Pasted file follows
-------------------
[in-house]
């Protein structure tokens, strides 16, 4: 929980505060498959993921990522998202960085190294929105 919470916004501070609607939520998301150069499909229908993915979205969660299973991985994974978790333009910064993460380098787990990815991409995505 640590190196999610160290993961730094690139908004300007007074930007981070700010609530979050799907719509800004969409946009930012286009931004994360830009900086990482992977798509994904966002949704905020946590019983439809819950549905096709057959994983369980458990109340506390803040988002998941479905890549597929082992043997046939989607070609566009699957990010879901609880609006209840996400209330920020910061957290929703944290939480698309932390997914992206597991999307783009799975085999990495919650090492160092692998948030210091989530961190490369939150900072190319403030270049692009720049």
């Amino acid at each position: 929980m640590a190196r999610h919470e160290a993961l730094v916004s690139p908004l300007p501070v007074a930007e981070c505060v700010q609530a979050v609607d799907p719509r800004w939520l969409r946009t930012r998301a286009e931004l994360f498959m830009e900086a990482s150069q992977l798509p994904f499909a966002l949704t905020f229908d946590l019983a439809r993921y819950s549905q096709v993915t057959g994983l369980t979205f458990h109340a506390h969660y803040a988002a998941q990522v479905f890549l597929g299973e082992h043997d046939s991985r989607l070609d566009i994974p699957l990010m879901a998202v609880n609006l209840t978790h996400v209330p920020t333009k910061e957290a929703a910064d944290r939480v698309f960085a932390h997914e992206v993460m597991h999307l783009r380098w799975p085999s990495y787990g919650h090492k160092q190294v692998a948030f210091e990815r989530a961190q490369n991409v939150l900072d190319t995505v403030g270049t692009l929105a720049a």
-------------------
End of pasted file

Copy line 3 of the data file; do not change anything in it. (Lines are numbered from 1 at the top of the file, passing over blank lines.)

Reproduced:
């Amino acid at each position: 929980m640590a190196r999610h919470e160290a993961l730094v916004s690139p908004l300007p501070v007074a930007e981070c505060v700010q609530a979050v609607d799907p719509r800004w939520l969409r946009t930012r998301a286009e931004l994360f498959m830009e900086a990482s150069q992977l798509p994904f499909a966002l949704t905020f229908d946590l019983a439809r993921y819950s549905q096709v993915t057959g994983l369980t979205f458990h109340a506390h969660y803040a988002a998941q990522v479905f890549l597929g299973e082992h043997d046939s991985r989607l070609d566009i994974p699957l990010m879901a998202v609880n609006l209840t978790h996400v209330p920020t333009k910061e957290a929703a910064d944290r939480v698309f960085a932390h997914e992206v993460m597991h999307l783009r380098w799975p085999s990495y787990g919650h090492k160092q190294v692998a948030f210091e990815r989530a961190q490369n991409v939150l900072d190319t995505v403030g270049t692009l929105a720049a």